Photo Credit: Jeffrey Beall
The NFL is becoming a very interesting irony.
Whether or not we admit it, all NFL fans love the big hit. At the stadium or watching the game on TV, when the pads collide, and we hear that "pop," our juices get flowing. We "ooh" and we "ahh," we say "wow" and "did you see that hit?" The crowd goes crazy, and we want more.
Injuries have always been a part of the game, but one we have accepted. Players got hurt, they came back, and the hits just kept coming. And we keep on cheering.
But what happens if the big hits cause players to retire while still in the prime of their careers? It would start the NFL on a slippery slope that could be its downfall.
That, my friends, is exactly the slippery slope that we are on.
The situation involving the retired players is well-documented, as they are seeking financial reimbursement for the medical problems that were left untreated during their playing days. The poor behavior, the suicides, you all know about it by now.
Motivated in part by the retirees' situation or not, the retirements have come quickly during this 2015 off-season. Yesterday, 49ers' right tackle Anthony Davis announced his retirement, although he states he might come back after "a year or so." Davis marks the fourth member of the 49ers to call it quits, joining Patrick Willis, Chris Borland and Justin Smith.
Patrick Willis noticeably was affected by the plight of retired players:
Honestly, I pay attention to guys when they're finished playing, walking around like they've got no hips and they can't play with their kids. They can barely walk... People see that and they feel sorry, but they don't realize it's because he played a few extra years.
Chris Borland held similar concerns:
I just thought to myself, 'What am I doing? Is this how I'm going to live my adult life, banging my head, especially with what I've learned and knew about the dangers?'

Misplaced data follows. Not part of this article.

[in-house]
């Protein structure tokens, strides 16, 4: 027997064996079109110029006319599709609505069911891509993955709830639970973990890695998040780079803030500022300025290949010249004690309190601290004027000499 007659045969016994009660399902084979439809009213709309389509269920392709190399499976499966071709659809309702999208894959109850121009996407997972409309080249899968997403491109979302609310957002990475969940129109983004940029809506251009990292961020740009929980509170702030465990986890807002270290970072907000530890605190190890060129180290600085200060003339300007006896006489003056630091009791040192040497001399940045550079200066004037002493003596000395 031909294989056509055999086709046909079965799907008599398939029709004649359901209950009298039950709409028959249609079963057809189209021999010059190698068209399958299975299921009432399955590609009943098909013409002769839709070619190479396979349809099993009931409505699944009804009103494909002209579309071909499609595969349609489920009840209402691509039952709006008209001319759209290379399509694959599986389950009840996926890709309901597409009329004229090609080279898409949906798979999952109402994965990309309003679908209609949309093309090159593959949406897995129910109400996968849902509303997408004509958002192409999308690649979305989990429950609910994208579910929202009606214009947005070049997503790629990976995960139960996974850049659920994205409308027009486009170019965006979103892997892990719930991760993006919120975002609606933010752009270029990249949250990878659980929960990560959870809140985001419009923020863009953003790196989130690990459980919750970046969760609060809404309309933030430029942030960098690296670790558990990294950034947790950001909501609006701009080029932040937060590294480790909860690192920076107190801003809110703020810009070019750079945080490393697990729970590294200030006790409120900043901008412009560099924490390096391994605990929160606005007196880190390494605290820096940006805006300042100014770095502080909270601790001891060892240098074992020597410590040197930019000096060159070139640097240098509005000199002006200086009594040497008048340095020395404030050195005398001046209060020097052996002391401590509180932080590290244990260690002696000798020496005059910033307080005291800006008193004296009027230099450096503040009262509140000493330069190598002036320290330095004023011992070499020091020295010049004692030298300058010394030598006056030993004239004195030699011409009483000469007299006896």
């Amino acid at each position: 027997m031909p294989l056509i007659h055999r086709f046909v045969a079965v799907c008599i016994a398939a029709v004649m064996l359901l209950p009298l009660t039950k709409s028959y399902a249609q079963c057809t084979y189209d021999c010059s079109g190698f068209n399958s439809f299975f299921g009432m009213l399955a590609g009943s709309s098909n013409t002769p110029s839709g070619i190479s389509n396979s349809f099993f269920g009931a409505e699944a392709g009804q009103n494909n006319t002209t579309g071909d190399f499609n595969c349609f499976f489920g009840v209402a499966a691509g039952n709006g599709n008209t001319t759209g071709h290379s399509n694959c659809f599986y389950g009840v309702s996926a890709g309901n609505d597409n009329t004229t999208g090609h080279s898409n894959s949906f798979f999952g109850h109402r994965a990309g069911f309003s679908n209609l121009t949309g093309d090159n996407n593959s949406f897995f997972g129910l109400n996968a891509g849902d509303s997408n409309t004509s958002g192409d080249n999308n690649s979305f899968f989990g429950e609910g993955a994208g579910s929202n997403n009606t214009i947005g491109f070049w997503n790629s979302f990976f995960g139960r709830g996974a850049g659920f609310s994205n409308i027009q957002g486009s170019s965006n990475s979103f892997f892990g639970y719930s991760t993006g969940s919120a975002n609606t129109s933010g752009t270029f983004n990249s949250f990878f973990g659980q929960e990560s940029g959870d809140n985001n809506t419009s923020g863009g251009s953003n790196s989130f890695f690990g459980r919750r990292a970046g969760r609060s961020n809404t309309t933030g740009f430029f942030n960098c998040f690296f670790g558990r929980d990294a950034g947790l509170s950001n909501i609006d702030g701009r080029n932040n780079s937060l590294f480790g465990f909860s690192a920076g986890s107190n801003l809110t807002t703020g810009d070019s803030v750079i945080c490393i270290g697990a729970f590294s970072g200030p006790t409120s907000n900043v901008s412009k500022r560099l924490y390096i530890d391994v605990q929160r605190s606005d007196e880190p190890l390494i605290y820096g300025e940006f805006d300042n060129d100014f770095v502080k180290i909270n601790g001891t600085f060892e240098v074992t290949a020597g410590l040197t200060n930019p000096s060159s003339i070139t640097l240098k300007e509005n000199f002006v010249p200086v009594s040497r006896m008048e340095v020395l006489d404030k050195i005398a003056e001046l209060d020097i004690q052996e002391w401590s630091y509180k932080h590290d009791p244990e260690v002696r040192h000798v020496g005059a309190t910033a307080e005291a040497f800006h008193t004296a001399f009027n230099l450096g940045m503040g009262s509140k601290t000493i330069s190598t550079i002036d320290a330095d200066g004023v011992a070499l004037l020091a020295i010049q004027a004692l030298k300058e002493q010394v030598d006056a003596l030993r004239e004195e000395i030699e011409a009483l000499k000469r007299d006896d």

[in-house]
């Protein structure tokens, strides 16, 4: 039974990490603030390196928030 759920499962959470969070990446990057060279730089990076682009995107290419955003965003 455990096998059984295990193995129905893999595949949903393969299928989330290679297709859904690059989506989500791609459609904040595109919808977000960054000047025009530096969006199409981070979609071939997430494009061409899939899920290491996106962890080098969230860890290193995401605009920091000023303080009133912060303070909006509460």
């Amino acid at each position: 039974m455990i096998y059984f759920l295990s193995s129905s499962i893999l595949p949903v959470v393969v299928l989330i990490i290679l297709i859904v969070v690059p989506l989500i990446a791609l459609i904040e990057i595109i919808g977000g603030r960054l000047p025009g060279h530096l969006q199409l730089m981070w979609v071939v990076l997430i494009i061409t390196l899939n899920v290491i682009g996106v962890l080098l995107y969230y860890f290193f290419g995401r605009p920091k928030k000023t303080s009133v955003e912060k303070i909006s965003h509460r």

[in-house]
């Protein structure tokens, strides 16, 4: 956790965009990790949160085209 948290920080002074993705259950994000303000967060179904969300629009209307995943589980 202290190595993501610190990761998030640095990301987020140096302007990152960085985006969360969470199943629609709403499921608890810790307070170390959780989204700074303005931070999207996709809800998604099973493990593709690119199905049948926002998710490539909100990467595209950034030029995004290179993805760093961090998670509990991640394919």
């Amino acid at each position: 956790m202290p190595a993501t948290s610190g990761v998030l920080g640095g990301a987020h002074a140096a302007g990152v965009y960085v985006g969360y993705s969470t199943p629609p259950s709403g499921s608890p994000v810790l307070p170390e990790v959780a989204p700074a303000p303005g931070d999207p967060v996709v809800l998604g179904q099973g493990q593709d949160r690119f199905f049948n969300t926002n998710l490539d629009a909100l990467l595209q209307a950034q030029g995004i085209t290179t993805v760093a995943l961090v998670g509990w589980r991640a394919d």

This week, it spread to the Titans, when Colin McCarthy announced his retirement. He too had injury problems in recent years, which no doubt led to his decision to leave the game.
It's not hard to understand these decisions made by NFL players. The effects that the game has had have been severe, highly publicized and in some cases, deadly. We have seen players that have committed suicide, and in the case of Dave Duerson, making sure their brains are intact so the effects of football can be studied, and players can be protected in the future.
Players want to have a life when they leave the game. They don't want their brains to be turned to mush. Seeing what has happened, it's easy to understand these players' points of view.
But what does it mean for the game? If the best players in the sport are going to retire during the prime of their careers, where is the game headed?
It is headed down a very slippery slope, which by the nature of the sport, is inevitable. Can anything be done? It's hard to say.
All we can do is enjoy our favorite players while we can, because may not be in the NFL as long as we hope.
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